Did I just admit that? Oops. Don’t hate me.

Speaking of natural wonders and other cool stuff, I’m one of those people who loves to go into nurseries in the city and admire all the plants. Many are quite expensive. I never buy those. I will buy, occasionally, a houseplant on clearance that has been damaged in shipping, or a few 4-packs of pansies (’tis the season) or a couple of ON SALE! succulents (who doesn’t?) but I merely admire the expensive nursery plants. I’m a tightwad, even in the area of plants.

Believe it.

Occasionally I take a picture of one of those fancy expensive plants. For reference. Or to send to a plant-loving child of mine . . .  Wouldn’t you love one of these? Me too! If only we both had unlimited houseplant budgets!

Which is why I was so delighted to learn how easy it is (dare I admit, even thrillingly simple!) to grow new plants from hardwood cuttings. For free.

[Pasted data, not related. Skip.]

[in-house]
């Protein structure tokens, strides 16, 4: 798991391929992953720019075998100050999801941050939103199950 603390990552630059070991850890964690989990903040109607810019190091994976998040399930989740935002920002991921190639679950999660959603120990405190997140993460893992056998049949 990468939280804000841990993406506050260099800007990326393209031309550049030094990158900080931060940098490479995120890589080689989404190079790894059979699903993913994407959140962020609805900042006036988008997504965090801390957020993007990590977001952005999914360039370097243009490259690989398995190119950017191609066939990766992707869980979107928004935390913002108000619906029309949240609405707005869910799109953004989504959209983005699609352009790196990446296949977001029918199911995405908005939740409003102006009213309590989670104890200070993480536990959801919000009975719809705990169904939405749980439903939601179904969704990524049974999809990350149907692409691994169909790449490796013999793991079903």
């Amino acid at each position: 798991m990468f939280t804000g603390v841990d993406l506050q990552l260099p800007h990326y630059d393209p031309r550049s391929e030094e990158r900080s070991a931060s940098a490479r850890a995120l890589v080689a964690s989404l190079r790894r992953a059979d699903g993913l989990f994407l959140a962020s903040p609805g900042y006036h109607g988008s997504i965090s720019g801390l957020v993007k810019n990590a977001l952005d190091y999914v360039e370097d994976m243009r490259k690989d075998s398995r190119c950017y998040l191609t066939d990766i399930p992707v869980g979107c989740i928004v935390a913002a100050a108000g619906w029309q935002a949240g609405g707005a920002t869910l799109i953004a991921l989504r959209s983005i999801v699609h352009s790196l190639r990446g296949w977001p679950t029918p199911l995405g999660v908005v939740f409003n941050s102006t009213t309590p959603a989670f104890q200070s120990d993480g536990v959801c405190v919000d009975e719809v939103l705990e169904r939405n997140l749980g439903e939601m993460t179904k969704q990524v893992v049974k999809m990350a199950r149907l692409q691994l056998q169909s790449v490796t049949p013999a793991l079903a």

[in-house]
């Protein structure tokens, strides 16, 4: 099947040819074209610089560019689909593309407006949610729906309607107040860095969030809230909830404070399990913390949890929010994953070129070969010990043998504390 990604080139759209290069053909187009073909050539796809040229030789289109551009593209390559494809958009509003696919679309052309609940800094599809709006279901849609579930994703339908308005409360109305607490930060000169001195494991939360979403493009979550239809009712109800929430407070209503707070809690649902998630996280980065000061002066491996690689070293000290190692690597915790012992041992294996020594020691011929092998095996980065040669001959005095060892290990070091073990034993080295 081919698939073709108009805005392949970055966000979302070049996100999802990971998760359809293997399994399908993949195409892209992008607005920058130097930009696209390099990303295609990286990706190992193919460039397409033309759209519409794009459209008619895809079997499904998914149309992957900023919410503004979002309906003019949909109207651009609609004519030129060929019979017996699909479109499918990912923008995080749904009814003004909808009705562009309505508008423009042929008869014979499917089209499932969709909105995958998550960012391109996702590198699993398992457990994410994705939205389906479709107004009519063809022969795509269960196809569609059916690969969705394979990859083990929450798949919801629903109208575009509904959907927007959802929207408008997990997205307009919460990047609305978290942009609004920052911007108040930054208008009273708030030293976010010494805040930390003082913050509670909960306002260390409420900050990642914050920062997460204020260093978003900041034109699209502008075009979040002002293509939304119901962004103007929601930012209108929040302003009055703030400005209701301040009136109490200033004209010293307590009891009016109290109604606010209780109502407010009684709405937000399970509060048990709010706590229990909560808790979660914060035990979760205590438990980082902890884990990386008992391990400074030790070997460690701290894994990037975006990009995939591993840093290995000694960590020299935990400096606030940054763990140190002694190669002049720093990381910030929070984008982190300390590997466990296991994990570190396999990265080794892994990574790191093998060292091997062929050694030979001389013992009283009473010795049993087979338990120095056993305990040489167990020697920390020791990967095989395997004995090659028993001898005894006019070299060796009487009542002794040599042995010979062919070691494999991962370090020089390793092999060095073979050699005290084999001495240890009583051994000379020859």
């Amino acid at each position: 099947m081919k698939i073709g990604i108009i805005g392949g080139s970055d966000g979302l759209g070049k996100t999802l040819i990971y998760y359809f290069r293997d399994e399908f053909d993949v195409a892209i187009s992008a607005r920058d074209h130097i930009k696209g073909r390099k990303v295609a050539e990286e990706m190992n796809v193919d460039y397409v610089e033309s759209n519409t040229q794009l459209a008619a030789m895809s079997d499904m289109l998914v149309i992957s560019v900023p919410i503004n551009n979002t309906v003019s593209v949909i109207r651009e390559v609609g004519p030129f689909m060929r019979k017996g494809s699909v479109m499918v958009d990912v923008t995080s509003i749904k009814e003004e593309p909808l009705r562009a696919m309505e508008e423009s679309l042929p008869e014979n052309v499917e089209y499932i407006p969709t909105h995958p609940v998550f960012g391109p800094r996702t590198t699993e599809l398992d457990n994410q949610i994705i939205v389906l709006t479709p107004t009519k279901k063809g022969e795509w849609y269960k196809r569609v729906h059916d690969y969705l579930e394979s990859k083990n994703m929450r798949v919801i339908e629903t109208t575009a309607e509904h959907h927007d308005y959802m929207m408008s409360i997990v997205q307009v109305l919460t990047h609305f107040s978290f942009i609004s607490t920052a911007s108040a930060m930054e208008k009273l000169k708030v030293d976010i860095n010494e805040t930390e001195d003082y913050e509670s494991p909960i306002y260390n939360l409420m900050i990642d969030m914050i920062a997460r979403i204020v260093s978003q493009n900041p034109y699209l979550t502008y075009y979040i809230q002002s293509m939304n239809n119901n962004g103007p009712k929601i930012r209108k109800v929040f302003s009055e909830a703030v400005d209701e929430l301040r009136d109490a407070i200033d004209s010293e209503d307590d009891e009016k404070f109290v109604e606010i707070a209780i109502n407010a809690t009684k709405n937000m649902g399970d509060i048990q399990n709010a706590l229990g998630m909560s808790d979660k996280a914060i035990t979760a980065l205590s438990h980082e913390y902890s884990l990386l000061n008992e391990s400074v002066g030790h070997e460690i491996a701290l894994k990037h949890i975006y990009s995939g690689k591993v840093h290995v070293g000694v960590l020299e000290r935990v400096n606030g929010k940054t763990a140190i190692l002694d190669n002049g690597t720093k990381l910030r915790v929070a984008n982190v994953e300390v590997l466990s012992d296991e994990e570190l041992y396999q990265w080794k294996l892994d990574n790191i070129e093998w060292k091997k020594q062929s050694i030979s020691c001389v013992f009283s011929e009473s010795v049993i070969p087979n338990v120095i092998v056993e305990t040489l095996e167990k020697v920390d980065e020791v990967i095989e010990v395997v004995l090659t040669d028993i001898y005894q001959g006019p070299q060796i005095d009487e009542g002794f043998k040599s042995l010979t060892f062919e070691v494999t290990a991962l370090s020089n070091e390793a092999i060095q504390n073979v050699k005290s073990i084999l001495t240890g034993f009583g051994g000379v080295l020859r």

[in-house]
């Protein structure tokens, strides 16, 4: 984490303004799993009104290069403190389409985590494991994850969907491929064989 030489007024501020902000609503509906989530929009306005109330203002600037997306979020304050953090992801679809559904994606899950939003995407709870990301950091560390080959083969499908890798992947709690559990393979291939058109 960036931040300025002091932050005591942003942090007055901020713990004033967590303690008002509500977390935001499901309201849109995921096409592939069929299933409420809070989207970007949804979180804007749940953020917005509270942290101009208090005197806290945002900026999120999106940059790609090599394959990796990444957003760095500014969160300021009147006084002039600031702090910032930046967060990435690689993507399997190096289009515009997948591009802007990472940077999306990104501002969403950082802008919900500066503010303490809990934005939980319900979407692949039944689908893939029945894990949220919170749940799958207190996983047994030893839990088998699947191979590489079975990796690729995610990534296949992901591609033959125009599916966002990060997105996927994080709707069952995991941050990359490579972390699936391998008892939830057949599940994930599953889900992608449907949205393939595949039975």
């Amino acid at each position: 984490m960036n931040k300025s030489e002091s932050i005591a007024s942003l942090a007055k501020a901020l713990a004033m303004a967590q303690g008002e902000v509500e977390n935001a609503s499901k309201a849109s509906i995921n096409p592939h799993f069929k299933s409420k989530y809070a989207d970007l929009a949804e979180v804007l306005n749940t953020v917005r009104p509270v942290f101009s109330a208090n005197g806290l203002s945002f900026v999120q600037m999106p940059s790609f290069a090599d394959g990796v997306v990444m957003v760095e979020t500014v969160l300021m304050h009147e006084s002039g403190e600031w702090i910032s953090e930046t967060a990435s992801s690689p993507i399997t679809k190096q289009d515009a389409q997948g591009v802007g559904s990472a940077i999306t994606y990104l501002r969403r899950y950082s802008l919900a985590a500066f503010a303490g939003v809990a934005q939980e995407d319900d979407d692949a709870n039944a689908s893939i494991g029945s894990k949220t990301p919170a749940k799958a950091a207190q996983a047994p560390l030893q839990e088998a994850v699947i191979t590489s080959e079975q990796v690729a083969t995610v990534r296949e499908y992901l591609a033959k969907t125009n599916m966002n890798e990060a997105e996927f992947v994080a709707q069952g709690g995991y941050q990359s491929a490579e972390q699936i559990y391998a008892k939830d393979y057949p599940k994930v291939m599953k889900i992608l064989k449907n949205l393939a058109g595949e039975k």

Truly. You’re gonna love this. And this simple task–performed at the final chapter of winter, before the gardens are awake yet but precisely when you really need to get your hands on some sort of gardening task, lest you go mad–is a great time of year to take hardwood cuttings and turn them into new plants.

Now, if you spend a little time sitting at the feet of your favorite search machine, you’ll discover that there are as many ways of propagating from hardwood cuttings as there are designs on snowflakes. (Well. Maybe not that many, but I did so want to pull in the topic of snow again.)

Rather than presenting you with a rundown of all these methods of propagating, I’ll just cut to the chase and tell you the way I do it. It seems to work well for me.

Here’s a list of some of the most popular plants that are easy to propagate with hardwood cuttings, by the way:

  1. Abelia
  2. Aspen
  3. Barberry
  4. Blueberry
  5. Butterfly bush
  6. California lilac
  7. Camellia
  8. Current
  9. Dogwood
  10. Elder
  11. Euonymus
  12. Forsythia
  13. Mock orange
  14. Rose of Sharon
  15. Viburnum
  16. Weigela
  17. Willow

But, Why bother?

Oh boy. I’m so glad you asked. You are so astute to ask. So many reasons, I’m just going to start a list . . . 

  1. It’s super fun to grow things.
  2. Free plants!
  3. Perhaps you–like I–have several bushes or trees on your property that you’d like another one or two of (or twenty-five), but you have no idea where you’d buy them.
  4. Along that line, mail order plants can be expensive ($hipping!).